Stemming from Nevada's tough financial climate, a new requirement for alternative funding sources is delaying key interim studies of the state pension and education systems.
Separate studies of the Public Employees' Retirement System as well as the funding formula used for public education require non-state funding, but proponents are having a hard time coming up with the money.
Typically, the Legislature appropriates funding for interim studies, but fiscal difficulties led to the financial requirements for the two studies.
Gov. Brian Sandoval and lawmakers approved a study of the state public pension system with an eye toward implementing a "defined contribution" or some modified type of plan for future workers.
But the study outlined in Assembly Bill 405 requires a $250,000 contribution from the private sector before a $250,000 appropriation from the state could be used for such an assessment.
The private funding has been hard to come by.
The governor's chief of staff, Heidi Gansert, said representatives of Nevada's business community are exploring some funding options.
"They had to meet the $250,000 threshold before state funds would be released, and so I think the issue was the level of funding required, private funding, versus getting some funding for it," she said. "There may be some private sector folks that are still going to work on some form of study.
"My understanding is the $250,000 is too high of a threshold, but they are looking at coming up with partial funding and maybe doing something on their own versus trying to meet that threshold to get the state funding," Gansert said.
Sandoval favors a change to the retirement plan because of a concern about the potential taxpayer liability for the defined benefit plan that covers almost all state and local government employees. The long-term unfunded liability is estimated at about $10 billion, although some assessments using different measures put it at a much higher amount.
There has been a growing call nationally to move public pension plans to a defined contribution model, similar to a 401(K) plan, from the current defined benefit plan, under which retirees are paid a set amount per month based on salary and years of service.
Sandoval has advocated such a position, although the concept did not see serious discussion in the 2011 legislative session.
Nevada PERS officials say the plan is actuarially sound and that the unfunded liability would be covered over time. They also note that the contribution rates required to keep the plan healthy are set by an independent actuary and are fully funded by the Legislature. The Legislature also made several changes to the existing PERS plan in 2009.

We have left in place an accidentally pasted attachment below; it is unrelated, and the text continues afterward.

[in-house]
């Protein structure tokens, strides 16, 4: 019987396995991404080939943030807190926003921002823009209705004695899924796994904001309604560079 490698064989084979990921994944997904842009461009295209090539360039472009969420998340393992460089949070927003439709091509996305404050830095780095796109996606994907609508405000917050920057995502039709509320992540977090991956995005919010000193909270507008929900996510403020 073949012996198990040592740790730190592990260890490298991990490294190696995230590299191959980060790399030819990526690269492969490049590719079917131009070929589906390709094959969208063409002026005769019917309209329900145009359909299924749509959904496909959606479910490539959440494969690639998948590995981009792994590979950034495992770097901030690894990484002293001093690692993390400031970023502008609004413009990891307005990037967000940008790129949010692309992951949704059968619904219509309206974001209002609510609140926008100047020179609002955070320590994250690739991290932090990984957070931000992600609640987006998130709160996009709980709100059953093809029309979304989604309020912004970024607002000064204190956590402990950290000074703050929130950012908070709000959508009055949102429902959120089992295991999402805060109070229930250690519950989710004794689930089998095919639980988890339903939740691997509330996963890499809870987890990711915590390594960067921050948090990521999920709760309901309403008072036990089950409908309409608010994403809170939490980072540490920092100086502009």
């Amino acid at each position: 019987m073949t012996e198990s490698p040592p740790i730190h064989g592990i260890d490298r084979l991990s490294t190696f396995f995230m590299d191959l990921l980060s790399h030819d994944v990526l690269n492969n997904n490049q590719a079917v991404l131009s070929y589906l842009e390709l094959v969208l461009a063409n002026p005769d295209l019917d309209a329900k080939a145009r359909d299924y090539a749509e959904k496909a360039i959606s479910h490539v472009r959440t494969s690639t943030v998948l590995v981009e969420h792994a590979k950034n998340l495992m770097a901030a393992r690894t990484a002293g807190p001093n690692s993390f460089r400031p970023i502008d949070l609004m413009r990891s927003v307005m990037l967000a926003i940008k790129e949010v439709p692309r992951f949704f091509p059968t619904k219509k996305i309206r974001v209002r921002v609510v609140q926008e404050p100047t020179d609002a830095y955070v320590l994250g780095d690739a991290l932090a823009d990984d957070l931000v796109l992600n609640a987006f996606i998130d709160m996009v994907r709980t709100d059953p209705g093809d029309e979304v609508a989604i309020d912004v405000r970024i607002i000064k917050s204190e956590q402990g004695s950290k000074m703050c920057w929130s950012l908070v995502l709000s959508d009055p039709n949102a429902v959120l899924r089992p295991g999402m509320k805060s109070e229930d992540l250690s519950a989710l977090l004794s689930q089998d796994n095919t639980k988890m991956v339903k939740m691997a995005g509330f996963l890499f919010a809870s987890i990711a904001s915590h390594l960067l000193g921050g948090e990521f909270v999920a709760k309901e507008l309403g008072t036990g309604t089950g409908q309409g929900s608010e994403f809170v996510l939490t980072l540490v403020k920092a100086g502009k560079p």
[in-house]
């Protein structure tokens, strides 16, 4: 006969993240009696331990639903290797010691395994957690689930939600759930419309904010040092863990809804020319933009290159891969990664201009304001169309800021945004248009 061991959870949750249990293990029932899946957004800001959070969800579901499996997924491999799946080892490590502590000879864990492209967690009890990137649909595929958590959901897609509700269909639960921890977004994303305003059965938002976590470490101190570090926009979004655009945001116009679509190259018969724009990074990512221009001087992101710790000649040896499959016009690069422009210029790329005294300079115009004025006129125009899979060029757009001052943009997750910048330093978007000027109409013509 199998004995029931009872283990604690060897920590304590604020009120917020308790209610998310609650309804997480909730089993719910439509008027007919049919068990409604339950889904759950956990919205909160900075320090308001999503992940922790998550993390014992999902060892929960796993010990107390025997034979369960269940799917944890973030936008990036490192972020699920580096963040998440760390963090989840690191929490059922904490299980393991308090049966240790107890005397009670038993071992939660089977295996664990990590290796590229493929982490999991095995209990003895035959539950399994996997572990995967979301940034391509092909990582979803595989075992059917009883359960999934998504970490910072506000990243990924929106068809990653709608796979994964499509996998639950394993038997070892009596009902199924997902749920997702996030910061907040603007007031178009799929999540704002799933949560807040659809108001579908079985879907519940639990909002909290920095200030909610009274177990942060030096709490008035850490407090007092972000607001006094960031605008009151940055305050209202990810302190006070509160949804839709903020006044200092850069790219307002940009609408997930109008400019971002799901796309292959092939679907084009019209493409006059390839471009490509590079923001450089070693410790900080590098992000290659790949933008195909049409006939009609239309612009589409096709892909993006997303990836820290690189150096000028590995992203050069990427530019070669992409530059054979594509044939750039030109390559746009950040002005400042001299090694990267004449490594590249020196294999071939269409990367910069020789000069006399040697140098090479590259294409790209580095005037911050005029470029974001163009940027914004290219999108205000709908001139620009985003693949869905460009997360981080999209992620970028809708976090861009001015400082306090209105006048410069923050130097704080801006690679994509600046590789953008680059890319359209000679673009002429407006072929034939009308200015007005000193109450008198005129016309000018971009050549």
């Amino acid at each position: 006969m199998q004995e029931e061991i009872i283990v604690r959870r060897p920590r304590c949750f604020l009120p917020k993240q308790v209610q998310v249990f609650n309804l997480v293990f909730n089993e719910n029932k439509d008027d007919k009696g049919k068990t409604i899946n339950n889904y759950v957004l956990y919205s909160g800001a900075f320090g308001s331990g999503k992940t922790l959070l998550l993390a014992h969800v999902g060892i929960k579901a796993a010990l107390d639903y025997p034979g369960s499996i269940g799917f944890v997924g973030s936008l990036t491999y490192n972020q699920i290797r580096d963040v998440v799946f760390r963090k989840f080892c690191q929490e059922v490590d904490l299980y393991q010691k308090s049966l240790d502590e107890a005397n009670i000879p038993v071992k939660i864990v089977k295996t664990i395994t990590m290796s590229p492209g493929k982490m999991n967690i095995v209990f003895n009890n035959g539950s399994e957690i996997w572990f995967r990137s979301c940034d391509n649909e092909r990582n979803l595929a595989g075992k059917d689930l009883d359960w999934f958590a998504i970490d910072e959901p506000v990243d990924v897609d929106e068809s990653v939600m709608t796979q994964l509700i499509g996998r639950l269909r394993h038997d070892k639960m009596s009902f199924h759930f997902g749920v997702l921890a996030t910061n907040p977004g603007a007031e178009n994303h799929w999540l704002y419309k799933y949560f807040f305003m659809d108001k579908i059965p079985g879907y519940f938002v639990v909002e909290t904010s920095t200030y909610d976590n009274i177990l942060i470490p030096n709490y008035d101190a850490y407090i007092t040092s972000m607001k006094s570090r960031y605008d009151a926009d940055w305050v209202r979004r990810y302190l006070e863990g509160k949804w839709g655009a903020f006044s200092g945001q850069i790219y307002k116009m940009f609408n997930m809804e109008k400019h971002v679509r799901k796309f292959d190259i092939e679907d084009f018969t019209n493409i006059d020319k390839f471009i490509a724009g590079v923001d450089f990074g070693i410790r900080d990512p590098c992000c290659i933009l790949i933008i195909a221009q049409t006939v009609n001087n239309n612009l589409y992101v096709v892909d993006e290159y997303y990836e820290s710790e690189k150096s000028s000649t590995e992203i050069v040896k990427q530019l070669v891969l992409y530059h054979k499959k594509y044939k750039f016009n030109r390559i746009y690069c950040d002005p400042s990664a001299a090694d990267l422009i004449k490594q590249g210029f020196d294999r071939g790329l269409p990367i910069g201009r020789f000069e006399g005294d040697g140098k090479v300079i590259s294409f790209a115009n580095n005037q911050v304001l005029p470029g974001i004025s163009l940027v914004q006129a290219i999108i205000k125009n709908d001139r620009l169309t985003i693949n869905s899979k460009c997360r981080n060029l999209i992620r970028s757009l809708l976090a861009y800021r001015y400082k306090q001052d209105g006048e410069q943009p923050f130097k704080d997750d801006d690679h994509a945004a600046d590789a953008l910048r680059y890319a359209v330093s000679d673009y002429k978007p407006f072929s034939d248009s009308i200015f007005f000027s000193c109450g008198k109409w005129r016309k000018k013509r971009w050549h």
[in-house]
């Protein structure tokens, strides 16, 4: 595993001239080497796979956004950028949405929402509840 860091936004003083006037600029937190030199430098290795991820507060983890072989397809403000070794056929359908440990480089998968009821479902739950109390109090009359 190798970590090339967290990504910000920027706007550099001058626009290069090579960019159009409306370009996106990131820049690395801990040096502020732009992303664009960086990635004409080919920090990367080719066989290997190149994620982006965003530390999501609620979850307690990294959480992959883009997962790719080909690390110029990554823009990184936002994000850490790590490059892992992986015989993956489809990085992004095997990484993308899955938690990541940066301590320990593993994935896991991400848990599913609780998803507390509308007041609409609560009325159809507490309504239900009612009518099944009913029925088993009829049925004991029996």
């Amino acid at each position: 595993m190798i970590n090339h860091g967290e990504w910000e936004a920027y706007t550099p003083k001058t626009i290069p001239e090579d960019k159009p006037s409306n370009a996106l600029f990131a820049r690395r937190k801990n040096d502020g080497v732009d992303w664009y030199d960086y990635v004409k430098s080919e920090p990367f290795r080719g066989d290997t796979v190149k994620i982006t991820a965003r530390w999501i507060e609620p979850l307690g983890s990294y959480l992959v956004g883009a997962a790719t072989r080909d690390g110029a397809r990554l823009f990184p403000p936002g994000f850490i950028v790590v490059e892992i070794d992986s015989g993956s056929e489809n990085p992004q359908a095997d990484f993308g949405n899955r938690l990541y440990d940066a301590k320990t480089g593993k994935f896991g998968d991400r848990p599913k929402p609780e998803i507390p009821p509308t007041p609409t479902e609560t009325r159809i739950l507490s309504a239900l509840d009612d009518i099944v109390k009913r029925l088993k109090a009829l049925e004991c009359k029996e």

Public education study
The legislative study looking at new ways of funding public education was sought by the Clark County School District. But no state funding was provided for the review.
At the first meeting of the New Method for Funding Public Schools interim study in January, Clark County School District official Joyce Haldeman said $125,000 in anticipated funding from a private foundation would not be available.
Assemblyman Marcus Conklin, D-Las Vegas, the chairman of the interim study, gave the district until Feb. 21 to identify at least $125,000 for a study. The panel is scheduled to meet Feb. 28, but the meeting will be canceled if no funding is secured.
The Clark County School District would like to see new factors included in the 45-year-old funding formula, such as additional financial weight given to educate special education students, English-language learners and children in poverty.
However, questions have been raised as to whether either study is actually needed.
Geoffrey Lawrence, deputy director of policy for the Nevada Policy Research Institute, said last June regarding the PERS unfunded liability that legislative studies do not typically generate change in subsequent legislative sessions.
And Assemblyman Ira Hansen, R-Sparks, a member of the public education interim study panel, asked for justification for the proposed review at the January meeting, noting that a 2007 study by lawmakers identified no inequities in the Nevada Plan formula for public education.
After spending nearly $250,000, the conclusion was that the Nevada Plan was highly equitable, he said.
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